Mitsubishi Heavy Industries (MHI) and Mitsubishi Kakoki Kaisha (MKK) have jointly developed a “Hybrid SOx Scrubber System” that efficiently removes sulfur oxides (SOx) from exhaust gas emitted by marine diesel engines. The Hybrid SOx Scrubber System is the first in Japan to comply with the more stringent SOx emission regulations that will take effect in designated emission control areas (ECA) in 2015.
The system is capable of scrubbing exhaust gas from the combustion of fuels emitted from bunker heavy fuel oil to the level combusting more costly low-sulfur fuel oil. By adopting a modular design, the system also facilitates retrofit installations on ships already in service.
The Hybrid SOx Scrubber System has two scrubbing system: one that uses circulating with freshwater and the other uses one-pass flow with seawater. Removal of atmospheric pollutants can be effected by either system. The freshwater system is capable of scrubbing exhaust gas from combustions of heavy fuel oil with 3.5% sulfur content to that of low-sulfur fuel oil with 0.1% sulfur content, achieving compliance with SOx emission regulations of IMO (International Maritime Organization) scheduled to go into effect in ECA in 2015. The seawater system is capable of scrubbing exhaust to a level of 0.5% sulfur content fuel oil to comply with regulations that are expected to be applied in global marine areas in the future. Washing seawater is discharged outside after treatment, complying with requirements for discharged wash water.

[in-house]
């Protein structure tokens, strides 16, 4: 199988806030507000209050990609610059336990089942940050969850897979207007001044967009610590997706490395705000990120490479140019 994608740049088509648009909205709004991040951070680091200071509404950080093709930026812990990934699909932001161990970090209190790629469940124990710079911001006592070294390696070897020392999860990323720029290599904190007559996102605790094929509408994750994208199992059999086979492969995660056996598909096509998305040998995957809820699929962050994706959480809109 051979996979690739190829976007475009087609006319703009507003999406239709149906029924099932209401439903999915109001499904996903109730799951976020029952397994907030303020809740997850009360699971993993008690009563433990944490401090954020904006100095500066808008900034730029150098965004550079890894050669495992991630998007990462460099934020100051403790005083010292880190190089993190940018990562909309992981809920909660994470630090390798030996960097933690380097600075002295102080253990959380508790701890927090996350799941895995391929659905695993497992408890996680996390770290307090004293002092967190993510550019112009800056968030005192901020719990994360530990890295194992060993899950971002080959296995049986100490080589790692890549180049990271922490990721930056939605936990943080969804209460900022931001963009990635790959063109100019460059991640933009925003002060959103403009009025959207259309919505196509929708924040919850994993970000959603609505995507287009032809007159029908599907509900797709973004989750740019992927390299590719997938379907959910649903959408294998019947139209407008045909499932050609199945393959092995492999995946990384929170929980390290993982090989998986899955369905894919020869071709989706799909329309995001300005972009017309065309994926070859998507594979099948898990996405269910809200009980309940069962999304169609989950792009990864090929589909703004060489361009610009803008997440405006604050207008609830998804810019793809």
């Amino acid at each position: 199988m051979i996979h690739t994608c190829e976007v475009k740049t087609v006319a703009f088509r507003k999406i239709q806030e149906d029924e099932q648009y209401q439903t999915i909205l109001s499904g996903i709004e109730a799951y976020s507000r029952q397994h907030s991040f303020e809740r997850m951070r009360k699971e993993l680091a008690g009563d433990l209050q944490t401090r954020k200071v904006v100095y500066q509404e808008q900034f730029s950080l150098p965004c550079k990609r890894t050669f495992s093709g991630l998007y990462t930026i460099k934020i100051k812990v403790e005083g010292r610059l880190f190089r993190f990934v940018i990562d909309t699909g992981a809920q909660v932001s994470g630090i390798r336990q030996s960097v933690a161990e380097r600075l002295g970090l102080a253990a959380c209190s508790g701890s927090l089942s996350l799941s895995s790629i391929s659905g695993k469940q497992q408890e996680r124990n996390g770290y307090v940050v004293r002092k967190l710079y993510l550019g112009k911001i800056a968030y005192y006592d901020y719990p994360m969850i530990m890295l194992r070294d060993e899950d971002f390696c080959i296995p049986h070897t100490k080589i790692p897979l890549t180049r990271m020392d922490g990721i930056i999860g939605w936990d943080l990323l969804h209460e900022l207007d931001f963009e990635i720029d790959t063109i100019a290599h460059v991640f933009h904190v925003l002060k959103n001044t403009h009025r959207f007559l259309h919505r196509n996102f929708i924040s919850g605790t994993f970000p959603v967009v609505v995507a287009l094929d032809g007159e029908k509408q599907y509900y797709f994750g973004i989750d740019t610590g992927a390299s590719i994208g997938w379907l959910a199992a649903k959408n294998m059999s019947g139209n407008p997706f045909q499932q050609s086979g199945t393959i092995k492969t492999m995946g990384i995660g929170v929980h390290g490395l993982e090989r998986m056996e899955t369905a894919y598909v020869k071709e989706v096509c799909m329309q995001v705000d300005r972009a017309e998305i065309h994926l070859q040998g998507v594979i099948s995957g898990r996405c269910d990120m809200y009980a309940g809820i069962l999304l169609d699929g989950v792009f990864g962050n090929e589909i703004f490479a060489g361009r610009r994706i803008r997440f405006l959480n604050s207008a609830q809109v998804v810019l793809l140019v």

Hybrid SOx Scrubber System includes an SOx scrubber, a container unit housing a wash water processing system and other components, and ISO standard tank containers to store sludge and a caustic soda solution (NaOH) to neutralize circulating fresh water. Modular construction enables flexible arrangement of components, reducing installation time and cost requirements, and making it easier to retrofit the system to ships already in service.
The IMO SOx emission regulations scheduled to take effect in 2015 will tighten air pollution standards to 0.1% sulfur content in designated ECA including the North Sea, Baltic Sea, and the Pacific and Atlantic coasts of the United States. The 0.5% regulation in global marine area is being discussed with possible implementation in 2020 or 2025. In addition, designated emission control areas may be expanded in the future to other sea area. In order to continue to use inexpensive bunker heavy fuel oil with high sulfur content, SOx scrubber system will therefore become indispensable.
MKK has been providing flue gas scrubbing systems for desulfurization and denitration to the chemical industry in Japan since the mid-1950s. In addition, it has also developed products such as centrifugal separators for bunker fuel oil and lubrication oil for diesel engines, and pressurized fine filtration system for the chemical industry. By combining MHI’s sophisticated technology and shipbuilding expertise with MKK’s proven flue gas scrubbing technology, the two companies were able to successfully develop an advanced new SOx scrubber system that ensures compliance with increasingly stringent emission standards.
Going forward, MHI and MKK will draw on their extensive shipbuilding and engineering expertise to aggressively promote the new high-performance SOx scrubber system for use on both newly commissioned ships and ships already in service, including ships built by other shipyards.
MHI and MKK also plan to install one of the new high-performance systems on a ship in a joint study with Nippon Kaiji Kyokai (ClassNK), Kawasaki Kisen Kaisha, Ltd. (“K” Line) and Japan Marine United Corporation as part of ClassNK’s “Joint R&D for Industry” program.
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